On July 11th each year, Christians around the world celebrate the Feast of St. Benedict. Despite declining numbers of Benedictine monks and nuns living in monasteries, there has been a surge of interest in the Rule of St. Benedict during recent decades. Just go to Amazon, type the word "Benedictine" in the search box, and well over 5,000 items (5,647 as of today, to be exact) for sale show up (the number of items for sale relating to St. Benedict is probably even higher, but when you search "Benedict", numerous other Benedicts show up, including Pope Benedict, Benedict Arnold, and Benedict Cumberbatch).
What is it about the Rule of St. Benedict that draws thousands (if not millions) of people like myself to become interested in Benedictine spirituality, even though we have no intention of living in a monastery? There are probably many different answers to that question. For some, the Benedictine way of daily prayer may be the primary draw. For others, it may be the way the Rule leads them to meditate and pray with scripture, using the method of lectio divina. Still others are drawn to one of the many aspects of the Benedictine way, such as hospitality, stability, humility, or conversion of life.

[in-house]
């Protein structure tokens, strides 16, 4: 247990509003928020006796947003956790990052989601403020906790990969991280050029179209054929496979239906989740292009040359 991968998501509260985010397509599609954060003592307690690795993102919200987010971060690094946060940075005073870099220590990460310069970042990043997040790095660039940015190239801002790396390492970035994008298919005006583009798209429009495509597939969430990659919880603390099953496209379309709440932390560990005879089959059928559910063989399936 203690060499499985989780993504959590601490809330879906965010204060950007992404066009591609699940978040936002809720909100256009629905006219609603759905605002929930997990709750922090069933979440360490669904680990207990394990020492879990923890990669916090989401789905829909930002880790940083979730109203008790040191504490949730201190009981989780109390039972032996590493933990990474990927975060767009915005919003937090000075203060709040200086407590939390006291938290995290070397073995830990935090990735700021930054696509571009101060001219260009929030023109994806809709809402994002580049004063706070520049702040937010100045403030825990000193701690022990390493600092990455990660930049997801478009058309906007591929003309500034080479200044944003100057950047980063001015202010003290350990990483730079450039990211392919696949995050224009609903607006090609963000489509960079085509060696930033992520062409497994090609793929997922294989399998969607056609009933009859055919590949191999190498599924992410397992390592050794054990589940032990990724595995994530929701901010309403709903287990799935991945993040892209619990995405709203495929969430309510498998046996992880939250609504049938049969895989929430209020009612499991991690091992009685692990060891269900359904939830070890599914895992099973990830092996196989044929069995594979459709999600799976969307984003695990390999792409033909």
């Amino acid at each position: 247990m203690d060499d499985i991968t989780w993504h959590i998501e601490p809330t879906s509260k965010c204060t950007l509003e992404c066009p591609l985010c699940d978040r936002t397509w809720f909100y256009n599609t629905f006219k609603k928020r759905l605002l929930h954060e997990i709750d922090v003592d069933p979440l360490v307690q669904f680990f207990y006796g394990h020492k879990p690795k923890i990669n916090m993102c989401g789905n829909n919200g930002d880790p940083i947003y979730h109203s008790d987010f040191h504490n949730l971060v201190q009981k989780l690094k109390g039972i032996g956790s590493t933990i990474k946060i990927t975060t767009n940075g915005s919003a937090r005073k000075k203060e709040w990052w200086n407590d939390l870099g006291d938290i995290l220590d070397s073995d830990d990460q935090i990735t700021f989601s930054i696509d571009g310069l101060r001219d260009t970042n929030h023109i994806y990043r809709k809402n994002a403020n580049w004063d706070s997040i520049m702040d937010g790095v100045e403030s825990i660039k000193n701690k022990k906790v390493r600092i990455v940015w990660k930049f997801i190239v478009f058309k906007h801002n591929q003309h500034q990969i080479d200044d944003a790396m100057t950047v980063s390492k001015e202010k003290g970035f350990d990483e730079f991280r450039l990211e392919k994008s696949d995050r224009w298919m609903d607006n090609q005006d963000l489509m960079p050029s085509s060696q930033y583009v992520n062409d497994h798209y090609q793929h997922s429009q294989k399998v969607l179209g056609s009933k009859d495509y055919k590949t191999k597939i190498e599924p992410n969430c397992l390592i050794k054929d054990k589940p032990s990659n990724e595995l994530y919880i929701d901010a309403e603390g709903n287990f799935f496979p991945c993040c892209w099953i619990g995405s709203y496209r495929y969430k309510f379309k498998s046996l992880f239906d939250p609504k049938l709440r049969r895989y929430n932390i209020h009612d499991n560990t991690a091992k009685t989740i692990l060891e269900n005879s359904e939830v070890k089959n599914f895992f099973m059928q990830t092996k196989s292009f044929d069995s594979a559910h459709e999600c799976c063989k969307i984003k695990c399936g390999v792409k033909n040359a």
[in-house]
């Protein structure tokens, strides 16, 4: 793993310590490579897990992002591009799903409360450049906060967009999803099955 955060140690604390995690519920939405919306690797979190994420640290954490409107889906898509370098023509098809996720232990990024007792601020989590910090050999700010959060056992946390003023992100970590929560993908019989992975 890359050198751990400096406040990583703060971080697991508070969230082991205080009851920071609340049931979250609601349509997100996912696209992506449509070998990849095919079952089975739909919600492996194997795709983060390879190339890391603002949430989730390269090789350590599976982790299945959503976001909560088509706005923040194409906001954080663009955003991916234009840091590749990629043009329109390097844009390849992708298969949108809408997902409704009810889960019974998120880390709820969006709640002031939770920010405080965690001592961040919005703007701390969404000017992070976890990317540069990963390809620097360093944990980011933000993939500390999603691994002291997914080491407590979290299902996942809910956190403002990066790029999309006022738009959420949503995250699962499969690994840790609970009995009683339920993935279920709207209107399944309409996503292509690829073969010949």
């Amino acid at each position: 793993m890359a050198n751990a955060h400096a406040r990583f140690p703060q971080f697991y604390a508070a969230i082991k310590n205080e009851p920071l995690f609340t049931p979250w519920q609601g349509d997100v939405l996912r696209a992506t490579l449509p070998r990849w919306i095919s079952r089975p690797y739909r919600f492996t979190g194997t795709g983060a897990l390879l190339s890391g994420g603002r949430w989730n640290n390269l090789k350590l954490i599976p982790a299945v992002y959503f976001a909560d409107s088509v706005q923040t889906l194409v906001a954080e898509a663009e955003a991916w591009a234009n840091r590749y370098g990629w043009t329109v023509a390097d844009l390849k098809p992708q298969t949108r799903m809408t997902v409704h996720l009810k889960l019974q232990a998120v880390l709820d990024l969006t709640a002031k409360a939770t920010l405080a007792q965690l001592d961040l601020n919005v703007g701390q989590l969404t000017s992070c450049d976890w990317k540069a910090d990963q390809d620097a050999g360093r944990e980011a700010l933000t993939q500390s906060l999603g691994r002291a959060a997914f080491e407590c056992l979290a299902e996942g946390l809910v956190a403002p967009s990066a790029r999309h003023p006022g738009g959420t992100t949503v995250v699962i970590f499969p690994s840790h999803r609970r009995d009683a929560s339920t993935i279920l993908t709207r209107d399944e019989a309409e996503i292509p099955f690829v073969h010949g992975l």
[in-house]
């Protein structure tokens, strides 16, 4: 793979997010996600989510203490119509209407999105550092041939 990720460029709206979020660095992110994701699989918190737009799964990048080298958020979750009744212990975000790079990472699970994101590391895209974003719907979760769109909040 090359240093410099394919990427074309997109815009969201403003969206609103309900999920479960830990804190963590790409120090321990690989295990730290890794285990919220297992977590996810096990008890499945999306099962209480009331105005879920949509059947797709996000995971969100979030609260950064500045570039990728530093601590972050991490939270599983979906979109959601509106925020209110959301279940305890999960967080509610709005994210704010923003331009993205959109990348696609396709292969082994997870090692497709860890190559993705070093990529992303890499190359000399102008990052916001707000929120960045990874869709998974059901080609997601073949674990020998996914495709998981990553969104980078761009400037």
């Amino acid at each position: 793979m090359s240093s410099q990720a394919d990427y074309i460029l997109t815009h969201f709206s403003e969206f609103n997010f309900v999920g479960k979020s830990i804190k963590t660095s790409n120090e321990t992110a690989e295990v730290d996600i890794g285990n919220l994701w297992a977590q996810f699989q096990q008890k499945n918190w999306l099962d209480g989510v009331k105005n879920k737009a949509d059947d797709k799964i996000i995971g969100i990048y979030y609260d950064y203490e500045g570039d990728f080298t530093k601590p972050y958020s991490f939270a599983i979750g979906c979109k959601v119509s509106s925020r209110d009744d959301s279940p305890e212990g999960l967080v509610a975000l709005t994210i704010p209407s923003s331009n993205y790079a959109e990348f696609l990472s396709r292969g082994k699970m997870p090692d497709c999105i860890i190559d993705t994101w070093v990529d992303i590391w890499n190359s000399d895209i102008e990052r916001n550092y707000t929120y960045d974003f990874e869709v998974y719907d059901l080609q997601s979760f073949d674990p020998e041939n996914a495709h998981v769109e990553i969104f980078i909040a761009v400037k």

The Rule, despite its relative brevity, offers a deep and broad perspective on Christian spirituality which has not been surpassed since it was written approximately 1,500 years ago. Benedictine monk Gregory Collins put it this way:
"(The Rule's) basic structures and fundamental ethos - the following of Christ in humility through obedience, stability, and conversion of life, constant recourse to scripture in lectio divina as the source of wisdom, the need for prayer of the heart and the centrality of liturgical prayer - are the fundamental ideals which inform Benedictine life..... The Rule is like a base camp for trekking in the mountains - it is a place from which one starts and to which one returns, a secure reference point for whatever adventures lie on the way in one's spiritual journey."
(From pp. 10-11 of "Meeting Christ in His Mysteries: A Benedictine Vision of the Spiritual Life").